Jackson topples another notable mark: he extends his span of appearing in the Hot 100's top 10 to a record-breaking 42 weeks, six months and one week. "Got to Be There" began his top 10 history when it lifted 13-9 on the Nov. 20, 1971, chart; this week's chart is dated May 31. He passes Santana, whose top 10 discography spans 33 years and eight months, from 1970's "Evil Ways" to 2003's "Why Don't You & I." Cher ranks third with a 33-year, one-month, three-week top 10 span (1966-99).
"Good" is Jackson's 29th Hot 100 top 10, granting him sole possession of the third-most top 10s in the chart's 55-year history. (The sign, as always, that Jackson and the Hot 100 were meant to be together: both arrived the same month, August 1958. The Hot 100 launched on Aug. 4 that year, while Jackson was born 25 days later.) He passes Stevie Wonder (28 top 10s), with whom he'd been tied since Jackson scored his last top 10, the No. 10-peaking "You Rock My World," in 2001. Madonna leads all acts with 38 top 10s, while the Beatles rank second with 34. Following Jackson and Wonder are Mariah Carey, Janet Jackson and Elton John, each with 27. (Jackson danced to another 10 top 10s with the Jackson 5/Jacksons in 1970-84.)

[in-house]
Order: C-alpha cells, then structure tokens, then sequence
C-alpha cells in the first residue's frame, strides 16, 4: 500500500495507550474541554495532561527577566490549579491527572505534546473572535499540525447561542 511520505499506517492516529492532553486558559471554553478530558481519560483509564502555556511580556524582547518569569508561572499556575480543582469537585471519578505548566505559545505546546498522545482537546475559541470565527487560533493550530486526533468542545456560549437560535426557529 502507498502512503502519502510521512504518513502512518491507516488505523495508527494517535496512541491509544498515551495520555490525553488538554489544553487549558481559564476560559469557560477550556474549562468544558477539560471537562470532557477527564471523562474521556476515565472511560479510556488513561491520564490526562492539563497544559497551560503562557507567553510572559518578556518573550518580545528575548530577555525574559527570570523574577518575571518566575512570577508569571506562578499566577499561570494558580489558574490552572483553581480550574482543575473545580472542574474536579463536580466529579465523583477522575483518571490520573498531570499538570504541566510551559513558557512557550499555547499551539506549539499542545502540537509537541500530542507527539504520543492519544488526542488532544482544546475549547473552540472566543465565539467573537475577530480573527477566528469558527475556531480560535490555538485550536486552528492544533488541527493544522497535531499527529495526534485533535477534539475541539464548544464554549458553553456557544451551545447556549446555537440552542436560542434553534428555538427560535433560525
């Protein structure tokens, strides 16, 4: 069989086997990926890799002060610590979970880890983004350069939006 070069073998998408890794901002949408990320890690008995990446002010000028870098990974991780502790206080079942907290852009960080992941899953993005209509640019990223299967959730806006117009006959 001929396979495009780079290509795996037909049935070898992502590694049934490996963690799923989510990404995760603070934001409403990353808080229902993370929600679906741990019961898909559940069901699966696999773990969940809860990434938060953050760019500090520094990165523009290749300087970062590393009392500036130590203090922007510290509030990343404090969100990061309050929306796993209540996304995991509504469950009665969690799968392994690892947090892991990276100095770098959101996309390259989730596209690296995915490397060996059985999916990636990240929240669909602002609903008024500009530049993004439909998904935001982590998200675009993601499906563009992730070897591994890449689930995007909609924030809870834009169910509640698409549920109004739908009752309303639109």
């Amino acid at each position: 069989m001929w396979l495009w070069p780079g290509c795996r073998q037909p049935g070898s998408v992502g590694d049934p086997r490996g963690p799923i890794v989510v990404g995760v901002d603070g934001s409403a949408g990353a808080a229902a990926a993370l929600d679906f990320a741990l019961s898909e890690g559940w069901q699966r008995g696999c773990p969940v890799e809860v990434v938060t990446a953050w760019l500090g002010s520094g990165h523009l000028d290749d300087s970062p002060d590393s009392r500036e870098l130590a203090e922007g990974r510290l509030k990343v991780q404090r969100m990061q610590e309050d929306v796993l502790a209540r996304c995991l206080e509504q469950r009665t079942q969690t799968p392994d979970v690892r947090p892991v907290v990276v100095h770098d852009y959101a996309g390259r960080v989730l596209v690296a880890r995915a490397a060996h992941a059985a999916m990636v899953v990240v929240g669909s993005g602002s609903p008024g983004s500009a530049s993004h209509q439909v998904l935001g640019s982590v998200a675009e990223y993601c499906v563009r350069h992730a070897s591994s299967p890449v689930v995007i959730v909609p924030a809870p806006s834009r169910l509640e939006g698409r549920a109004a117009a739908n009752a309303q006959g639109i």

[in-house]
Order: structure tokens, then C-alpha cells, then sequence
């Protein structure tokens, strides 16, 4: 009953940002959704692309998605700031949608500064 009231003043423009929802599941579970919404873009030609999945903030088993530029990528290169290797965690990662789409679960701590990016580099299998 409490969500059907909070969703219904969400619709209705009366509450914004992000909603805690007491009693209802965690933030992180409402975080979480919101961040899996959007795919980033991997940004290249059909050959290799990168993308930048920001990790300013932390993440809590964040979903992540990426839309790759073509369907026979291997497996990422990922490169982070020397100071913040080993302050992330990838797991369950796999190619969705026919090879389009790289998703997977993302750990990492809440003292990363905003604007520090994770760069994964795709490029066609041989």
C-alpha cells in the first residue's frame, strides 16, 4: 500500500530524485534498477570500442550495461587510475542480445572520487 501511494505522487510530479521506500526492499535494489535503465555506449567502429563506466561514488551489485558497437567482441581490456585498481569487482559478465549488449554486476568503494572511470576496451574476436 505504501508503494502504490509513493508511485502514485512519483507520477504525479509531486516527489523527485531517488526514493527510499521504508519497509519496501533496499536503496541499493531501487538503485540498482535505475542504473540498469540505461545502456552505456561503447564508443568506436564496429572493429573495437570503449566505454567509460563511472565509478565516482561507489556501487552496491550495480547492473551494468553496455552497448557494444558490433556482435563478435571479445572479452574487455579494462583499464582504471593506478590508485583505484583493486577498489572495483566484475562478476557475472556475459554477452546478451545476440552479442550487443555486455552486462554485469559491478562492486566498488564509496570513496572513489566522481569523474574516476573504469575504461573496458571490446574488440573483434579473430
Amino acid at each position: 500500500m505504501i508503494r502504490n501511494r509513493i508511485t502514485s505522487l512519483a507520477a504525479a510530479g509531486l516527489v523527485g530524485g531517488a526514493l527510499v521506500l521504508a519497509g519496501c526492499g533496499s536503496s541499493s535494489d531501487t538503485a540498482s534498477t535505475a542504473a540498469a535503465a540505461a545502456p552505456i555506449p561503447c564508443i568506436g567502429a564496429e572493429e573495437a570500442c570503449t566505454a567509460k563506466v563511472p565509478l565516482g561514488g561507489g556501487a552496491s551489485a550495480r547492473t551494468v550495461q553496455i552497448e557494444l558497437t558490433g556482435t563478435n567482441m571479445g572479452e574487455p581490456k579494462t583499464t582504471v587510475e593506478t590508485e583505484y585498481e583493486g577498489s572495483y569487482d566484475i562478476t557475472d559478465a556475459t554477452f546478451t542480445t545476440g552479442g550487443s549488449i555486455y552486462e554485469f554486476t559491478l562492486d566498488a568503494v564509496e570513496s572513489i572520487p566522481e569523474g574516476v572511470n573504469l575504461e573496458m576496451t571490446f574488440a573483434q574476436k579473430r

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How does "Good" reach to the Hot 100's top 10? It gains by 9 percent to 110,000 downloads sold (despite slipping 6-7 on the Digital Songs chart) in the Nielsen SoundScan tracking week ending on May 18, the same night that the much-buzzed-about virtual Jackson took to the stage on the Billboard Music Awards (for a performance of fellow "Xscape" track "Slave to the Rhythm"). With the video for "Good" having premiered on May 14, the song re-enters the Streaming Songs chart at No. 9 with a 299 percent surge to 4.6 million U.S. streams, according to Nielsen BDS, good for top Streaming Gainer honors on the Hot 100. Fifty-nine percent of its streaming points are from Vevo on YouTube views. "Good" debuts on the subscription services-based On Demand Songs chart at No. 20 with 1.2 million on-demand streams (up from 2,000 the week before). It concurrently re-enters Radio Songs at No. 44, up by 37 percent to 30 million audience impressions, according to BDS. It had charted at No. 38 two weeks ago (with 34 million), aided by promotional play on May 2 by Clear Channel Media and Entertainment-owned stations across multiple formats.